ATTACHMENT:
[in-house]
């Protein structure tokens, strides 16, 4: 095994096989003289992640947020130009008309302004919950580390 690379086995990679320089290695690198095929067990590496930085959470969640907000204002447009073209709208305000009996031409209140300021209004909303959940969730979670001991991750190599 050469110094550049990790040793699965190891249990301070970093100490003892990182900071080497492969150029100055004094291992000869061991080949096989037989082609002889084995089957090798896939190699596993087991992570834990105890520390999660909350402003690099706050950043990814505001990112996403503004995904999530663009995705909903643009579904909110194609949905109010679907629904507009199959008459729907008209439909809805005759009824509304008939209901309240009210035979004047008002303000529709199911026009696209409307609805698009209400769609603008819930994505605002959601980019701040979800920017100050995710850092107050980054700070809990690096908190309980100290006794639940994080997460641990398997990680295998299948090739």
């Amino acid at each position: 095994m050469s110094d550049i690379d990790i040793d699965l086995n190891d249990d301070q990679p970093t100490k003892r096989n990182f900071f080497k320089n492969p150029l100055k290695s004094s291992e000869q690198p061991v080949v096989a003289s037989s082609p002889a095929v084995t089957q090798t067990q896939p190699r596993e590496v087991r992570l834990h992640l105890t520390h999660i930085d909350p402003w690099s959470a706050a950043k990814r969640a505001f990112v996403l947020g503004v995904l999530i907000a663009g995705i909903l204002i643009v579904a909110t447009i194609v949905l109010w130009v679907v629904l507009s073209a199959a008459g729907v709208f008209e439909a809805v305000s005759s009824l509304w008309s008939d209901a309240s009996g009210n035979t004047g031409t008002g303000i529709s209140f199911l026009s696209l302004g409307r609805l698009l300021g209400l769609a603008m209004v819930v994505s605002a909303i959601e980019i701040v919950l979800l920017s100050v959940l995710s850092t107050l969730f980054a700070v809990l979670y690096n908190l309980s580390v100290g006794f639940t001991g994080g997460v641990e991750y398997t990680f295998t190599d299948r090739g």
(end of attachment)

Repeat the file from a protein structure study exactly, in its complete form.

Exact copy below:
[in-house]
């Protein structure tokens, strides 16, 4: 095994096989003289992640947020130009008309302004919950580390 690379086995990679320089290695690198095929067990590496930085959470969640907000204002447009073209709208305000009996031409209140300021209004909303959940969730979670001991991750190599 050469110094550049990790040793699965190891249990301070970093100490003892990182900071080497492969150029100055004094291992000869061991080949096989037989082609002889084995089957090798896939190699596993087991992570834990105890520390999660909350402003690099706050950043990814505001990112996403503004995904999530663009995705909903643009579904909110194609949905109010679907629904507009199959008459729907008209439909809805005759009824509304008939209901309240009210035979004047008002303000529709199911026009696209409307609805698009209400769609603008819930994505605002959601980019701040979800920017100050995710850092107050980054700070809990690096908190309980100290006794639940994080997460641990398997990680295998299948090739």
């Amino acid at each position: 095994m050469s110094d550049i690379d990790i040793d699965l086995n190891d249990d301070q990679p970093t100490k003892r096989n990182f900071f080497k320089n492969p150029l100055k290695s004094s291992e000869q690198p061991v080949v096989a003289s037989s082609p002889a095929v084995t089957q090798t067990q896939p190699r596993e590496v087991r992570l834990h992640l105890t520390h999660i930085d909350p402003w690099s959470a706050a950043k990814r969640a505001f990112v996403l947020g503004v995904l999530i907000a663009g995705i909903l204002i643009v579904a909110t447009i194609v949905l109010w130009v679907v629904l507009s073209a199959a008459g729907v709208f008209e439909a809805v305000s005759s009824l509304w008309s008939d209901a309240s009996g009210n035979t004047g031409t008002g303000i529709s209140f199911l026009s696209l302004g409307r609805l698009l300021g209400l769609a603008m209004v819930v994505s605002a909303i959601e980019i701040v919950l979800l920017s100050v959940l995710s850092t107050l969730f980054a700070v809990l979670y690096n908190l309980s580390v100290g006794f639940t001991g994080g997460v641990e991750y398997t990680f295998t190599d299948r090739g």